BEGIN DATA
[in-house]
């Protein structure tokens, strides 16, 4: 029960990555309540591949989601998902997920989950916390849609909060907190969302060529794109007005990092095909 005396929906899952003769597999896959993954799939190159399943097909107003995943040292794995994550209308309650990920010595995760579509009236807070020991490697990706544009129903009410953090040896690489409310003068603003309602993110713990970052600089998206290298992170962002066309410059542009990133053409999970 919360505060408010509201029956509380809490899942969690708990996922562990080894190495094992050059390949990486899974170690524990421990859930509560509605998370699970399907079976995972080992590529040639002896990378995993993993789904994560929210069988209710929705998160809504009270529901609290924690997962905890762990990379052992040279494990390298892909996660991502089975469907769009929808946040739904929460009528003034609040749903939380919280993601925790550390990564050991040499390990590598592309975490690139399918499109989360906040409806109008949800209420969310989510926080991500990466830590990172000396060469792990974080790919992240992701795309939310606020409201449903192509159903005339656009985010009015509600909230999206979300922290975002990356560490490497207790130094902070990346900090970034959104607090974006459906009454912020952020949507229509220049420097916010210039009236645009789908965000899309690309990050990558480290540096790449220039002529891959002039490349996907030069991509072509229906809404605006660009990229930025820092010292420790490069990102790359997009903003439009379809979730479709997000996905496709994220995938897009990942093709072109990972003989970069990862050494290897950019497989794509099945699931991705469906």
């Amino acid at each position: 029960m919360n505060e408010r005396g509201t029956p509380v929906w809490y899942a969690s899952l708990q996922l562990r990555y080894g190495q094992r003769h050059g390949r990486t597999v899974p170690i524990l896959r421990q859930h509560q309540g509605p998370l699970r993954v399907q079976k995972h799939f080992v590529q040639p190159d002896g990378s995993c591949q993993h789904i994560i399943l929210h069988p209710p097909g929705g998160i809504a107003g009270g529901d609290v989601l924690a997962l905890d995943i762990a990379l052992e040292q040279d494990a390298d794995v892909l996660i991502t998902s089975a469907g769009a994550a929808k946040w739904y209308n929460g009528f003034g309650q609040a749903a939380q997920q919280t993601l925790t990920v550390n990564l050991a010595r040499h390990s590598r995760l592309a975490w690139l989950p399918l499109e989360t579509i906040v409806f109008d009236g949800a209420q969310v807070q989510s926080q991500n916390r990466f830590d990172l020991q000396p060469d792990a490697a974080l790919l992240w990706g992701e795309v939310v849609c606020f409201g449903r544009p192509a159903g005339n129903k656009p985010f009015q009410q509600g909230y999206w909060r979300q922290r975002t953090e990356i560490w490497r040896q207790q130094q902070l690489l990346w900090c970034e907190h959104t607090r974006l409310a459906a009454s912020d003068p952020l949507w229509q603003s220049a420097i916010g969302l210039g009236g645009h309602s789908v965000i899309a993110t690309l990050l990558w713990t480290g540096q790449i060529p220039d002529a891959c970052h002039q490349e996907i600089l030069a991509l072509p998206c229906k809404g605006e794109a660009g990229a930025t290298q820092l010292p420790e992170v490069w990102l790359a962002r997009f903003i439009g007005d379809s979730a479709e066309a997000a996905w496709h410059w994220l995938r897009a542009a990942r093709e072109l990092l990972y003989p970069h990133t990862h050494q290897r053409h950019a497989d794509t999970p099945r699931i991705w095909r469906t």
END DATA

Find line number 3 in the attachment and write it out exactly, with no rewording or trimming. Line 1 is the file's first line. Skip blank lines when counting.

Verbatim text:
């Amino acid at each position: 029960m919360n505060e408010r005396g509201t029956p509380v929906w809490y899942a969690s899952l708990q996922l562990r990555y080894g190495q094992r003769h050059g390949r990486t597999v899974p170690i524990l896959r421990q859930h509560q309540g509605p998370l699970r993954v399907q079976k995972h799939f080992v590529q040639p190159d002896g990378s995993c591949q993993h789904i994560i399943l929210h069988p209710p097909g929705g998160i809504a107003g009270g529901d609290v989601l924690a997962l905890d995943i762990a990379l052992e040292q040279d494990a390298d794995v892909l996660i991502t998902s089975a469907g769009a994550a929808k946040w739904y209308n929460g009528f003034g309650q609040a749903a939380q997920q919280t993601l925790t990920v550390n990564l050991a010595r040499h390990s590598r995760l592309a975490w690139l989950p399918l499109e989360t579509i906040v409806f109008d009236g949800a209420q969310v807070q989510s926080q991500n916390r990466f830590d990172l020991q000396p060469d792990a490697a974080l790919l992240w990706g992701e795309v939310v849609c606020f409201g449903r544009p192509a159903g005339n129903k656009p985010f009015q009410q509600g909230y999206w909060r979300q922290r975002t953090e990356i560490w490497r040896q207790q130094q902070l690489l990346w900090c970034e907190h959104t607090r974006l409310a459906a009454s912020d003068p952020l949507w229509q603003s220049a420097i916010g969302l210039g009236g645009h309602s789908v965000i899309a993110t690309l990050l990558w713990t480290g540096q790449i060529p220039d002529a891959c970052h002039q490349e996907i600089l030069a991509l072509p998206c229906k809404g605006e794109a660009g990229a930025t290298q820092l010292p420790e992170v490069w990102l790359a962002r997009f903003i439009g007005d379809s979730a479709e066309a997000a996905w496709h410059w994220l995938r897009a542009a990942r093709e072109l990092l990972y003989p970069h990133t990862h050494q290897r053409h950019a497989d794509t999970p099945r699931i991705w095909r469906t």